According to Ron Rosenbaum interviewing MLK biographer Taylor Branch about his “battle to prevent Dr. King’s profoundly considered theory of nonviolence from being relegated to history, and not recognized for its relevance to the issues America and the world faces today”
King’s practice, Branch says, was complex and radical and has been often misunderstood. Some of his closest supporters had their doubts about King’s own commitment to nonviolence—whether it was “personal” or just an abstraction for him.
During a meeting of King’s Southern Christian Leadership Conference, a man rose up from the audience, leapt onto the stage and smashed King in the face. Punched him hard. And then punched him again.
After the first punch, Branch recounts, King just dropped his hands and stood there, allowed the assailant (who turned out to be a member of the American Nazi Party) to punch him again. And when King’s associates tried to step in King stopped them:
“Don’t touch him!” King shouted. “Don’t touch him. We have to pray for him.”
When the assailant started slugging King, most people thought, Branch says, that “it was a surprise part of the program. He walked up and slugged him and people still thought that this might be some sort of nonviolent demonstration or something. And then he hit him again!”
“Hit him hard?”
“Hit him hard! In fact, he couldn’t continue the rest of the convention. Knocked him around and finally people realized this was not a demonstration, that this was an emergency and went and dragged him out…and swarmed around this Nazi, and King is already saying, “‘Don’t touch him, don’t hurt him.’”
It was an important revelation, even for some of those who had been close to him for years. Even for Rosa Parks, the heroine of King’s first struggle, the Montgomery bus boycott. “Rosa Parks was quite taken by that,” Branch says, “because she always thought that nonviolence was an abstraction to King. She told him that she had never really seen it in him until that moment. And a number of other people did too.”
People still don’t quite believe in nonviolence in the radical way King did, though Branch thinks it’s the most important aspect of his legacy.
“You call nonviolence ‘an orphan,’” I say to him. “What do you mean by that?”
“The force behind the idea of nonviolence was given its most powerful run in the civil rights era. [Which showed] that it could have an effect in the world. But it became passé pretty quickly toward the end of Dr. King’s career.”
“Everybody was jettisoning nonviolence, black and white. White radicals sneered at it. Black Power people sneered at it. ‘Power comes out of the mouth of a gun,’ so on and so forth. And so it became passé pretty quickly even as a matter of intellectual investigation.”
Ironically, Branch says, “The only place I found that studied it in classrooms was in our war colleges, the Naval War College and West Point.”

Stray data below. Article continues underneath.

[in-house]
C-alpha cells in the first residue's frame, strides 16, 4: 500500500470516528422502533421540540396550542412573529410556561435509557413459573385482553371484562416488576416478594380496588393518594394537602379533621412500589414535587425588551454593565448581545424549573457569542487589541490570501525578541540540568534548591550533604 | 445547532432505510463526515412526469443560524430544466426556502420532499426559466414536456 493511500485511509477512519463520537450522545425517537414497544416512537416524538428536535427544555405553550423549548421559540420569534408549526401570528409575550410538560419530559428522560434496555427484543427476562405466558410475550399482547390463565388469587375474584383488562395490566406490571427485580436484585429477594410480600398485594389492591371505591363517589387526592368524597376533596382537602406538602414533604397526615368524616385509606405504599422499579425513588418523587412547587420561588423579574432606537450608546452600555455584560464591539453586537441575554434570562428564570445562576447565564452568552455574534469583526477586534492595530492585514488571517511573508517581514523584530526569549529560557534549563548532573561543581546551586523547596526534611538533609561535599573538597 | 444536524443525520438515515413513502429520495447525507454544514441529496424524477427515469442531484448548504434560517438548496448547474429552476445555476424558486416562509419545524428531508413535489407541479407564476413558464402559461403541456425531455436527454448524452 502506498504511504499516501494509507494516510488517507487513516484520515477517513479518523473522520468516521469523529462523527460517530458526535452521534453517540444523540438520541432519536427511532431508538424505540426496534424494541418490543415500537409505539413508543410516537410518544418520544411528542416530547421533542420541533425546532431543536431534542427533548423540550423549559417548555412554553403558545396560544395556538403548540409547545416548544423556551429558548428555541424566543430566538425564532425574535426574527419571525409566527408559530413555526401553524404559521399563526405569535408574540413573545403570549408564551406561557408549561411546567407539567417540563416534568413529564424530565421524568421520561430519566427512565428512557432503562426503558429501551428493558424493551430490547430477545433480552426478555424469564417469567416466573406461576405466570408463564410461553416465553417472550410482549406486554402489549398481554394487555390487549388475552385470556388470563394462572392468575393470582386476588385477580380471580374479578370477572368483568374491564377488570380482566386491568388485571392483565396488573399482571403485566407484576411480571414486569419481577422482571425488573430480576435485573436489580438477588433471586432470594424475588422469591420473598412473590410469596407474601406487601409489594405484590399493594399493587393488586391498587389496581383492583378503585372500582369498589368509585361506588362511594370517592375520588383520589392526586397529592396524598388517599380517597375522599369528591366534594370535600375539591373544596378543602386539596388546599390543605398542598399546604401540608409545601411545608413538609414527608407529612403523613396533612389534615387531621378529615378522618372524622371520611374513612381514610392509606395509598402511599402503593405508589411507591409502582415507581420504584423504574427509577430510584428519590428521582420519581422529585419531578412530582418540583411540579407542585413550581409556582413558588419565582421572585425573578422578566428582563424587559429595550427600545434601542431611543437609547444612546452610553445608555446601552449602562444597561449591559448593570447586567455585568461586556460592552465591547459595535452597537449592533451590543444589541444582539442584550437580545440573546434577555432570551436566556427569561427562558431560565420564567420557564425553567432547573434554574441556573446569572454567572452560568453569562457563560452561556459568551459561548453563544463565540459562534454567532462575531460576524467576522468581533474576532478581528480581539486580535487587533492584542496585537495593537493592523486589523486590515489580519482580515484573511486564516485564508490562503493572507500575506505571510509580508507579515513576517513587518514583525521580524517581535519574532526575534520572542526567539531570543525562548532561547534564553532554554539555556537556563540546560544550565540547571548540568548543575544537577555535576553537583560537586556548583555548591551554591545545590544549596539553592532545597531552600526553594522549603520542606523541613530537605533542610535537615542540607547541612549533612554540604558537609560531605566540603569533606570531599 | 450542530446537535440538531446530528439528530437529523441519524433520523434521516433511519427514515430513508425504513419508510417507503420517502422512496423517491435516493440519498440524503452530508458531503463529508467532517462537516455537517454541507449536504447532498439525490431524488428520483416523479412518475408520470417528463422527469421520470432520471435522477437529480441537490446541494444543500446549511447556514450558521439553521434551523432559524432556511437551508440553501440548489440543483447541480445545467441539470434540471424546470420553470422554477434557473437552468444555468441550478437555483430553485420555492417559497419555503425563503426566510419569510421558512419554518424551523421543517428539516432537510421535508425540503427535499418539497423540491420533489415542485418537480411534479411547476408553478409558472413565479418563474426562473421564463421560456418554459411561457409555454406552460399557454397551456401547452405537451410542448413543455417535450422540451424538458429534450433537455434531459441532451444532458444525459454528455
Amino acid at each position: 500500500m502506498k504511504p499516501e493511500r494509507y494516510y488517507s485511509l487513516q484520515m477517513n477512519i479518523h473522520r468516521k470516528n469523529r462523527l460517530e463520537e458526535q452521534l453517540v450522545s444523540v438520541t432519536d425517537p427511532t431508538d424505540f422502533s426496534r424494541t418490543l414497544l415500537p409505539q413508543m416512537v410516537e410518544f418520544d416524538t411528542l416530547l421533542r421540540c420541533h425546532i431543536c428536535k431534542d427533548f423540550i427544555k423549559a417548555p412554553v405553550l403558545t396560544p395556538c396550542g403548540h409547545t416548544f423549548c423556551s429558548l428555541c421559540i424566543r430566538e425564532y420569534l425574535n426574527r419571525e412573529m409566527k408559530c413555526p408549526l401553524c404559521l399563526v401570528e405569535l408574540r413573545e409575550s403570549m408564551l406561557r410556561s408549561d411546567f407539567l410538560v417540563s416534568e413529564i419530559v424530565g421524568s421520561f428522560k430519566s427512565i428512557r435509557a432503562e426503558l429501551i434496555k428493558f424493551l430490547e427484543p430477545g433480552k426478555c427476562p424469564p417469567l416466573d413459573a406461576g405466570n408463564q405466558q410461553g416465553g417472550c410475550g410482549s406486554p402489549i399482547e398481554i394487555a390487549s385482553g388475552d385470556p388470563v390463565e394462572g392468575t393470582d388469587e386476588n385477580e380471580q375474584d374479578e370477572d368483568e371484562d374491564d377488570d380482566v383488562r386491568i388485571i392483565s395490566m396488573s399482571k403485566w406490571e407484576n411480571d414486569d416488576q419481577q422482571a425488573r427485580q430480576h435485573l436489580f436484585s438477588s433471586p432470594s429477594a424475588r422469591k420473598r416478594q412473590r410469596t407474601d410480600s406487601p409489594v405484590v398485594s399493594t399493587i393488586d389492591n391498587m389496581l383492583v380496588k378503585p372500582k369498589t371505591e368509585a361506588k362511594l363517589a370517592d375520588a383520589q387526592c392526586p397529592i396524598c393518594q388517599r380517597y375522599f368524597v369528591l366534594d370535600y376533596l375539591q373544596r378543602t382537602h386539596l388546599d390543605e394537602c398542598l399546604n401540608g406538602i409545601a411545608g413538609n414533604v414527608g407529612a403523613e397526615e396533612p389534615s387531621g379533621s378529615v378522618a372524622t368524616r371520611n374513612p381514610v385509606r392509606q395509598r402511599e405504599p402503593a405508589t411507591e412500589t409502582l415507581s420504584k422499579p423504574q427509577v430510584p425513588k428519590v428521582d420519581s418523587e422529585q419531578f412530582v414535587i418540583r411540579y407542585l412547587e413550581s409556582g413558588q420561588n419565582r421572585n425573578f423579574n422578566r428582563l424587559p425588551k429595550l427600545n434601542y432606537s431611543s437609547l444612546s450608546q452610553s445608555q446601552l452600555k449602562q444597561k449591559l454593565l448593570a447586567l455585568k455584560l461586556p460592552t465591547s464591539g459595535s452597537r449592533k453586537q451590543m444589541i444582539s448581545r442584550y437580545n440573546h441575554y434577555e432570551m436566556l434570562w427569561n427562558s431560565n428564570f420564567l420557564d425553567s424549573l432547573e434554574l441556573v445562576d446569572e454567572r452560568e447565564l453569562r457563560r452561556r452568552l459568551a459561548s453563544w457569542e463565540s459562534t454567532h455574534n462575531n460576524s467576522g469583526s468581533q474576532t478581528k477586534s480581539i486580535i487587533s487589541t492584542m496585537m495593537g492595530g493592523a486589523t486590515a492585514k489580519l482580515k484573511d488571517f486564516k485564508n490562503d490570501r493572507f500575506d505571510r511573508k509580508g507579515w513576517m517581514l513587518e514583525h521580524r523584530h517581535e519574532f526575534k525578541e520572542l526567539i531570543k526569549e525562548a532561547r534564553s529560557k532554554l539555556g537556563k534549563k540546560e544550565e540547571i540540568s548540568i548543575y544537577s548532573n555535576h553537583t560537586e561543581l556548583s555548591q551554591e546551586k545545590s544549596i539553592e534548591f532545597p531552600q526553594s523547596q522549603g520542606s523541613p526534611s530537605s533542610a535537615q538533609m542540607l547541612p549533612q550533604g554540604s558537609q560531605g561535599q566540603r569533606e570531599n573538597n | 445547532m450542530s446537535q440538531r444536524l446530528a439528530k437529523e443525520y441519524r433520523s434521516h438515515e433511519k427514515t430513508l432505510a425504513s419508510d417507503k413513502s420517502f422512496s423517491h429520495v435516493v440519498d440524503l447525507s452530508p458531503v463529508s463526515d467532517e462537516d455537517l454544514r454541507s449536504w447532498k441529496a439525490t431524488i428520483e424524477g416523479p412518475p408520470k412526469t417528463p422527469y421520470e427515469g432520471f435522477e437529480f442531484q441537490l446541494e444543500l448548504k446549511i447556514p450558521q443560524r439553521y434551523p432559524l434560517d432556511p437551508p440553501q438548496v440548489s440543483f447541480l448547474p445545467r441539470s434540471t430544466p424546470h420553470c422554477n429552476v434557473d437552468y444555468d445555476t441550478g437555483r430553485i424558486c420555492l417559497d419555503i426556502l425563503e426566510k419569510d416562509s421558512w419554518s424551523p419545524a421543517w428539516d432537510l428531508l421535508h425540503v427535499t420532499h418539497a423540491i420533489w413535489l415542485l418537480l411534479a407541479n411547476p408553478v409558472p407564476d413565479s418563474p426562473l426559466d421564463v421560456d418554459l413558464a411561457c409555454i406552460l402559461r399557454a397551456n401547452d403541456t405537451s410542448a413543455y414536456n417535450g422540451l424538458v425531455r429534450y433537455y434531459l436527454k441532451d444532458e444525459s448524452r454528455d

According to Matthew 5:39-41, Jesus says:
If any one strikes you on the right cheek, turn the other also.
For much of Christian history, people have heard these verses as affirming political acquiescence, not active resistance. Yet King and Gandhi interpreted Jesus as justifying political action. Which interpretation was right? Recent Jesus scholarship suggests these verses are creative non-violent strategies of protesting oppression.
The key … is rigorous attention to the social customs of the Jewish homeland in the first century and what these sayings would have meant in that context.
To illustrate with the saying about turning the other cheek: it specifies that the person has been struck on the right cheek. How can you be struck on the right cheek? … You have to act this out in order to get the point: you can be struck on the right cheek only by an overhand blow with the left hand, or with a backhand blow from the right hand. (Try it).
But in that world, people did not use the left hand to strike people. It was reserved for “unseemly” uses. Thus, being struck on the right cheek meant that one had been backhanded with the right hand. Given the social customs of the day, a backhand blow was the way a superior hit an inferior, whereas one fought social equals with fists.
This means the saying presupposes a setting in which a superior is beating a peasant. What should the peasant do? “Turn the other cheek.” What would be the effect? The only way the superior could continue the beating would be with an overhand blow with the fist–which would have meant treating the peasant as an equal.
Perhaps the beating would not have been stopped by this. But for the superior, it would at the very least have been disconcerting: he could continue the beating only by treating the peasant as a social peer. … The peasant was in effect saying, “I am your equal. I refuse to be humiliated anymore.”